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The Honolulu Advertiser
Posted on: Sunday, June 10, 2001

Dr. Gadget's Science Machine
Make music with plastic, a card and container

By Joe Laszlo

Wilson Elementary student Zachary Shimabuku plays the kazooki at Dr. Gadget's demonstration.

Cory Lum • The Honolulu Advertiser

A fun look at science working in the world around you, plus a cool gadget or experiment to test it out.

Aloha. This week's gadget is the kazooki. What ever is a kazooki?

Have you ever heard of a kazoo? Its a musical instrument that has a piece of thin material like tissue paper suspended on or in it somewhere. To play it, you sort of hum into the kazoo and the tissue paper vibrates and the sound becomes louder. The tissue paper helps to become a mechanical amplifier or a resonator. It makes more air vibrate which causes the sound to be louder.

You can make a version of a kazoo with a hair comb and a piece of waxed paper. Fold the waxed paper over the teeth. Then bring the covered teeth edge to your mouth and hum into the waxed paper. It should resonate and make your sound louder.

A kazooki is a gadget that takes the idea of a thin material vibrating up another notch. A piece of tubing touches the thin material. You blow into it instead of humming to make the thin material vibrate. As the thin material vibrates it causes the air in the tube to be set into motion and the sound is amplified. The tube is a resonator.

To make a kazooki, you will need a round plastic container of the kind that 35 mm film comes in. This is the mouthpiece. Make a hole in the cap that is 1 inch in diameter, a hole in the side that is à inch in diameter and a hole in the bottom that is fl inch in diameter. They can be made with an electric drill using spade bits. You will need to get an adult to do the drilling. The holes can also be cut with a razor knife. Again, you should have an adult do this for you. All of the drilling or cutting should be done with the cap on the film container. It helps to keep the container rigid, so it won't bend out of shape and warp the hole, and it makes it easier to drill or cut the holes.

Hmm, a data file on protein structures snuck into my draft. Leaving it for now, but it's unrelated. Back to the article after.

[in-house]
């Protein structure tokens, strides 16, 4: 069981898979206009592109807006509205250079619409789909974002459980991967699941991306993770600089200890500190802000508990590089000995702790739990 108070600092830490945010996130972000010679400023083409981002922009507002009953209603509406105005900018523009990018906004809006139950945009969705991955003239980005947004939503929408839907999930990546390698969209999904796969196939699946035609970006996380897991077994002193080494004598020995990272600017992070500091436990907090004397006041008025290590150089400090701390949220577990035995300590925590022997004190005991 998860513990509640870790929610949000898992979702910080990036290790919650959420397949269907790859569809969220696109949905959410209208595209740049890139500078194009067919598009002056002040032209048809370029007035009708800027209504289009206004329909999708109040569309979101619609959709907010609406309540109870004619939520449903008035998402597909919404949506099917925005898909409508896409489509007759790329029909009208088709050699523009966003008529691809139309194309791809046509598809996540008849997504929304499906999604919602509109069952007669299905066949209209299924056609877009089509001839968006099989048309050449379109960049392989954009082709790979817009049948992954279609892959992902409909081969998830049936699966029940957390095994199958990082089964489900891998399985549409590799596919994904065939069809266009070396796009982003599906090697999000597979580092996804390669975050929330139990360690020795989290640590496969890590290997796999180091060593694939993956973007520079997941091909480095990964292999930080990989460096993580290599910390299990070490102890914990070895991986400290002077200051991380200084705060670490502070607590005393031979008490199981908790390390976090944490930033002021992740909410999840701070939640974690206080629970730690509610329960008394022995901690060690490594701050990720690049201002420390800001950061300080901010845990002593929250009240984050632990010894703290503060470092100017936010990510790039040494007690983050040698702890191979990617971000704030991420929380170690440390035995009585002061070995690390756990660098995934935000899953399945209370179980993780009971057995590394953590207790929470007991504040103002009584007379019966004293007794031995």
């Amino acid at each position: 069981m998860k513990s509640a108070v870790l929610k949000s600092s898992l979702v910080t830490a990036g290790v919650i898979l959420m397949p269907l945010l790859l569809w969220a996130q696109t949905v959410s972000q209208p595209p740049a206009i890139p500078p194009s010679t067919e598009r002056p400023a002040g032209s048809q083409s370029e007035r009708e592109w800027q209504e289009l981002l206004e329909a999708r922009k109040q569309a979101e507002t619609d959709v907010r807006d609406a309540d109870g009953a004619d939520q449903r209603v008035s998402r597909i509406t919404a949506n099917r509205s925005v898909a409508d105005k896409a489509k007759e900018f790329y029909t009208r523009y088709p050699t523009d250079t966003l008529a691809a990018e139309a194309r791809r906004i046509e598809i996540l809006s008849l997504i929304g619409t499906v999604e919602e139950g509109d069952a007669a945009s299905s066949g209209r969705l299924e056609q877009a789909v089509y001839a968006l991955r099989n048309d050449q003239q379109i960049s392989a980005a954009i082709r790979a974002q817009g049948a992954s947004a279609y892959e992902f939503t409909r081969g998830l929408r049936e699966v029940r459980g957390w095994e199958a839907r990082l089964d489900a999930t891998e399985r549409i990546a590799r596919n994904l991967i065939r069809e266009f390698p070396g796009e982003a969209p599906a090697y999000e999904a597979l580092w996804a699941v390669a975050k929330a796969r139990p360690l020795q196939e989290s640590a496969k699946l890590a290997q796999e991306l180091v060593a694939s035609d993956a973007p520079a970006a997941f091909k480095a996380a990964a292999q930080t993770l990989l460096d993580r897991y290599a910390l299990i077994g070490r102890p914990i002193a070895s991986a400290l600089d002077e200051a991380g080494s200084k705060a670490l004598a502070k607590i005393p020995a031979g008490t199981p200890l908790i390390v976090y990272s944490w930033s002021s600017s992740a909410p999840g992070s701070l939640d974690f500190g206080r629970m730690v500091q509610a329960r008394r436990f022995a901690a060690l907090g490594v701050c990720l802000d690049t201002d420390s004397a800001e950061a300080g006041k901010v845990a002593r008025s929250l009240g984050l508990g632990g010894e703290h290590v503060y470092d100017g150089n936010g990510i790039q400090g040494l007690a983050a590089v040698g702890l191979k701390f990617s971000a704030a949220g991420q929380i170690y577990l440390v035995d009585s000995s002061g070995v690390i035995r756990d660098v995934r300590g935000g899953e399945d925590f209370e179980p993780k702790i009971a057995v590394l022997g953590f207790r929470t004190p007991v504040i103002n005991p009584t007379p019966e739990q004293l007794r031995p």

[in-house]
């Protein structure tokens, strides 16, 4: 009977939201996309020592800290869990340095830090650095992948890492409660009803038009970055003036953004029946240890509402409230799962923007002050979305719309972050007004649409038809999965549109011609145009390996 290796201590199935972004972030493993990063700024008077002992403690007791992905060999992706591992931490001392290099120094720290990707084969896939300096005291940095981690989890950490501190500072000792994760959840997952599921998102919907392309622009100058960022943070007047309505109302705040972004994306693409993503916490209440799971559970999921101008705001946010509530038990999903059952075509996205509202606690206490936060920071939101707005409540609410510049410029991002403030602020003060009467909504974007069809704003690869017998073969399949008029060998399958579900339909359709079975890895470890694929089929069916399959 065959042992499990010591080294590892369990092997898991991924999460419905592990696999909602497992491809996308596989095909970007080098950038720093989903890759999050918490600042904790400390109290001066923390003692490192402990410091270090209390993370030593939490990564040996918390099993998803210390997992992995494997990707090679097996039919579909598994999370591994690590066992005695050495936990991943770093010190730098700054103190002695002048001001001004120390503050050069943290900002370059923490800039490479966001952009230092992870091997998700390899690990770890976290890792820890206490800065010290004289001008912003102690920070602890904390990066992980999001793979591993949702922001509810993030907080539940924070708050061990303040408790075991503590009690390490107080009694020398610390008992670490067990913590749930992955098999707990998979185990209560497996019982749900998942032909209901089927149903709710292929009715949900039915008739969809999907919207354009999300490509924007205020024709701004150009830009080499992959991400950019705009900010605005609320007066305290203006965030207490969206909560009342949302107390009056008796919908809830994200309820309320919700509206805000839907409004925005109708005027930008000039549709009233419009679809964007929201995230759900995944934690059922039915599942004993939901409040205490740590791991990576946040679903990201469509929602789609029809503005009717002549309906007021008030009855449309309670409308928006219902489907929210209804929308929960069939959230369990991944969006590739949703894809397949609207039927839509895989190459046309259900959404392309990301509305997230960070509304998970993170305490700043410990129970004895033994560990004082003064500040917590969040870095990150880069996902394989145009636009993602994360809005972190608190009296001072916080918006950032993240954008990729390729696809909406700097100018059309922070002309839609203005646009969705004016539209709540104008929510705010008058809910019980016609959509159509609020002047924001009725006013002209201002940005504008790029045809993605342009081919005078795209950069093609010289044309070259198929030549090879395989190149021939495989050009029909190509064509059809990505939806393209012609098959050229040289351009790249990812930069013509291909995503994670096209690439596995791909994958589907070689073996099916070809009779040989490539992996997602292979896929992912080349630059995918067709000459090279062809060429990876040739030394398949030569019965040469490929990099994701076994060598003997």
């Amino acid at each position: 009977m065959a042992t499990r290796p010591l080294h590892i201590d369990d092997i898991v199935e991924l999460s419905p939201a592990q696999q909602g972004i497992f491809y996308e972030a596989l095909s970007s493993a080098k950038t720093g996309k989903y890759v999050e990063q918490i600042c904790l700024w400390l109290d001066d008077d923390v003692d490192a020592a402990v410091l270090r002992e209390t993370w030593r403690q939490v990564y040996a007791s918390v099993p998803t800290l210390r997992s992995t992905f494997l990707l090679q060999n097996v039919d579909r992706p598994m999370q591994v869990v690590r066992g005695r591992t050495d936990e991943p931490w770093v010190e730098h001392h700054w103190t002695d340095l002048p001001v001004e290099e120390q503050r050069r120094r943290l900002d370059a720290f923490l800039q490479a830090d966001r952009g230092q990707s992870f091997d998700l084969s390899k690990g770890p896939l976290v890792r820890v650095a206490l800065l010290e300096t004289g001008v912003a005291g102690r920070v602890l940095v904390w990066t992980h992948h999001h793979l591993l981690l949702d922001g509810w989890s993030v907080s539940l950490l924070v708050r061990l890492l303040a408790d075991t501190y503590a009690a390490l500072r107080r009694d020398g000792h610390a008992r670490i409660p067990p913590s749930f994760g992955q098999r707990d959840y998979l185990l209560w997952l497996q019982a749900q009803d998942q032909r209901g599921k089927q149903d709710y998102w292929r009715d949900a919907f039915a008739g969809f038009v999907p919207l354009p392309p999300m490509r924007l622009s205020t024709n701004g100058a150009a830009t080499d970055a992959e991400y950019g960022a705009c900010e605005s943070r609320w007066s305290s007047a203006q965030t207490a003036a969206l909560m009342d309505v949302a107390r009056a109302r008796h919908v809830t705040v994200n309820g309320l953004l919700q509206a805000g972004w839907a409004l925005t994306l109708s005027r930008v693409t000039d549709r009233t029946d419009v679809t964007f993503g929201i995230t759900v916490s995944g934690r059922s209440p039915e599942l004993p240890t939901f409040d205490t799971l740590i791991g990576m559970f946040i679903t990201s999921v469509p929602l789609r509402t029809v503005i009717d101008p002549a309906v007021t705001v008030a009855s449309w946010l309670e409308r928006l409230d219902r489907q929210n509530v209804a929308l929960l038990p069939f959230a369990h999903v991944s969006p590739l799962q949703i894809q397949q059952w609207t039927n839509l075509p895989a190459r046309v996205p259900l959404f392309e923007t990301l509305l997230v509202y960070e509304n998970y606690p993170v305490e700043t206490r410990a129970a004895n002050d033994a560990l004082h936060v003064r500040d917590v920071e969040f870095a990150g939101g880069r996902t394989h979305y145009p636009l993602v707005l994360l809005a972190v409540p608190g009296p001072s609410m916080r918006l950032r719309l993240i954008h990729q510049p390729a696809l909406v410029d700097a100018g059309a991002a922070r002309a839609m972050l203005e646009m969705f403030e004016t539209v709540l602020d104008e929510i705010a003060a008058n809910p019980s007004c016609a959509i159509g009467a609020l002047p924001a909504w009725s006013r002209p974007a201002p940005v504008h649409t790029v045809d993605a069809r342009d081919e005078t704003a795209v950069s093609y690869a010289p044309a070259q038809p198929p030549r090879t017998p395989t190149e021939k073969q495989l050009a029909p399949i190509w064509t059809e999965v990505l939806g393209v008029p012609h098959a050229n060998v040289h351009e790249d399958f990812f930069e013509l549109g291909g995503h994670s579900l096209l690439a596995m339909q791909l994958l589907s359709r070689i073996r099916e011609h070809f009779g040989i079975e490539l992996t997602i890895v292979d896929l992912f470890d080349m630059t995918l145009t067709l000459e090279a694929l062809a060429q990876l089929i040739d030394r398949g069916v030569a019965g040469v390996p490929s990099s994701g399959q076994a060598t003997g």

After the holes are drilled, remove the cap and clean off any uneven or jagged edges that might have been left from the drilling, using some fine grit sand paper. Then find a piece of plastic to use as the thin material. The plastic can be from a zip-closure bag. Cut a piece of plastic and stretch it over the mouth of the film container and press the cap in place. The plastic should be tight.

Next, roll a 3-by-5 inch index card into a tube so that it is a little bit smaller in diameter than the hole in the bottom of the mouthpiece. Insert it into the hole in the bottom of the mouthpiece and carefully push it in so that it is touching the thin plastic material stretched in the top end. Blow into the hole in the side of the film container. Did you get a honking sound? If not, carefully adjust the index card tube by moving it closer to or farther away from the plastic material and try again.

You can convert this gadget into a slide kazooki that will change pitch. To do this, you will need to get some rigid plastic tubing that is fl of an inch in diameter. Cut a piece of this tubing about 8 to 10 inches long and insert it into the kazooki mouthpiece in place of the index card tube. Then get some other rigid tubing that fits over the first plastic tubing or roll up a larger index card so that it fits over the plastic tubing. Tape it so that it doesn't unroll and slip it over the plastic tubing. Blow into the mouthpiece and move the index card past the end of the plastic tubing to lengthen it. Now you can hear the pitch change.

"Dr. Gadget's Science Machine" is written by Joe Laszlo, a retired science teacher and winner of a Presidential Award for Excellence in Science Teaching. His column alternates in this spot with "Hawai'i Nature Squad."